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Instructions & Forms for Using a Small Estate Affidavit to Probate an Estate in Texas

These instructions explain the basic steps to use a Small Estate Affidavit (SEA) to probate an estate in Texas. Each step includes a link to the form or forms needed for that step.

Use these instructions if:

  • the decedent died without a will, and
  • the decedent’s total assets were less than $75,000 (not including homestead and exempt property). 

Do NOT use these instructions if:

  • the debts are greater than the value of the assets; or
  • the decedent owned real property unless both of the following are true:
    • The real property was decedent’s homestead property, and
    • The real property will be inherited only by person(s) homesteading with the decedent at the time decedent died—decedent’s surviving spouse or minor children who resided on property with decedent, or
  • you can’t locate an heir or if heirs refuse to sign the SEA (or have someone who has legal authority sign for them), or
  • a petition for appointment of a personal representative is pending or has been granted, or
  • an administration is needed.

Other Options?

If the decedent died without a valid will, but the estate cannot be probated using a Small Estate Affidavit, you may consider asking the court for a determination of heirship. TexasLawHelp.org does NOT have forms and instructions for a determination of heirship. If the decedent died with a valid will, you will need to consider different probate procedures.

Note: When calculating the value of debts and assets, do not consider any mortgages or debts secured by exempt property as debts, and do not consider homestead and exempt property as assets.

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Step 1: Meet the legal requirements.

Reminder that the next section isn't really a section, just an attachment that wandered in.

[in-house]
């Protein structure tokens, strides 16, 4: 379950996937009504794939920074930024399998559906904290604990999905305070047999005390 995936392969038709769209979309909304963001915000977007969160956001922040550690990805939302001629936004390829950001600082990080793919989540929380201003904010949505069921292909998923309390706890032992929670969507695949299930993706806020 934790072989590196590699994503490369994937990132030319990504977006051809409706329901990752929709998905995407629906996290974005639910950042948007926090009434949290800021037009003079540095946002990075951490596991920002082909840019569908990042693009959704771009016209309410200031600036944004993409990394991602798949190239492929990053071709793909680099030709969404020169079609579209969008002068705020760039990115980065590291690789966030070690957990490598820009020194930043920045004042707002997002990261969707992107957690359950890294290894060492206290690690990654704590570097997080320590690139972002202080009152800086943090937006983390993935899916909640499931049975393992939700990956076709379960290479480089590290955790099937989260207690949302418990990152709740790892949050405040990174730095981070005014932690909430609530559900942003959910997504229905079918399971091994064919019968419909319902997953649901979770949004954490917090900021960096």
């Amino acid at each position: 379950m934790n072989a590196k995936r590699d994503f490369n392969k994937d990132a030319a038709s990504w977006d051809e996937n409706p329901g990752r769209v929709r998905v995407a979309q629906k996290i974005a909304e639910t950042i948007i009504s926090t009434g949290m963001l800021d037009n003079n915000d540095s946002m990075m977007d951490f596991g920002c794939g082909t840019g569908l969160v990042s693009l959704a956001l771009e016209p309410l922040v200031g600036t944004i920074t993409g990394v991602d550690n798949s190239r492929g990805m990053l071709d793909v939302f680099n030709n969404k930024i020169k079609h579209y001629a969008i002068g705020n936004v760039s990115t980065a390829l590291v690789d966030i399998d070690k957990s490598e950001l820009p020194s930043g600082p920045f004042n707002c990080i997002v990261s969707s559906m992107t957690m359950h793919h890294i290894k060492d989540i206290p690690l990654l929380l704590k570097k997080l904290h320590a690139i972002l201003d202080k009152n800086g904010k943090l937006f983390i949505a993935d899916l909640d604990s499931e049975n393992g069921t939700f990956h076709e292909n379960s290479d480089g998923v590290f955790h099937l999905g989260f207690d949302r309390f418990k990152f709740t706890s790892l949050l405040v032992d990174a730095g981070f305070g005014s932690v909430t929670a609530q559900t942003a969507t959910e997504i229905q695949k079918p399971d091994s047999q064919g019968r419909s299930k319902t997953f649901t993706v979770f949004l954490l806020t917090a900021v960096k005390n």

You cannot ask the Court to probate an estate using a Small Estate Affidavit if:

  • the decedent died with a will; 
  • the decedent’s total assets were more than $75,000 (not including homestead and exempt property);
  • the amount of debts are greater than the amount of assets (do not consider any mortgages or debts secured by exempt property as debts and do not consider homestead and exempt property as assets); or
  • the decedent owned real property unless both of the following are true:
    • The real property was decedent’s homestead property, and
    • The real property will be inherited only by person(s) homesteading with the decedent at the time decedent died—decedent’s surviving spouse and/or minor child(ren) who resided on property with decedent, or
  • you can’t locate an heir or if heirs refuse to sign the SEA (or have someone who has legal authority sign for them), or
  • a petition for appointment of a personal representative is pending or has been granted, or
  • an administration is needed. 

If you meet the legal requirements, use these instructions to ask the court to approve a Small Estate Affidavit (called SEA for short). The legal requirements of qualifying to file an SEA can be confusing. Talk with a lawyer if you have any questions about whether you meet the legal requirements to file an SEA.

Step 2: Determine where to file the Small Estate Affidavit.

You must file the Small Estate Affidavit in the right county. Generally, you can file the affidavit in the county where the decedent lived (had a domicile or fixed place of residence) at the time of death.

Important: Talk with a lawyer if, at the time of the decedent’s death, the decedent did not live in the county where you want to turn in the affidavit. The court might not approve an affidavit for a decedent who did not have a fixed residence in the county where the affidavit is filed.

After you determine the county where you should file the affidavit , call that county’s county or district court clerk and ask the clerk which court in that county handles probate cases.

Note: Ask the court where you will file the affidavit if there are any local rules or procedures you need to know about that apply to your case. For example, some courts require you to use their own forms. Other courts have additional forms required by local rule. Talk to an attorney who practices in the county where you want to file the affidavit.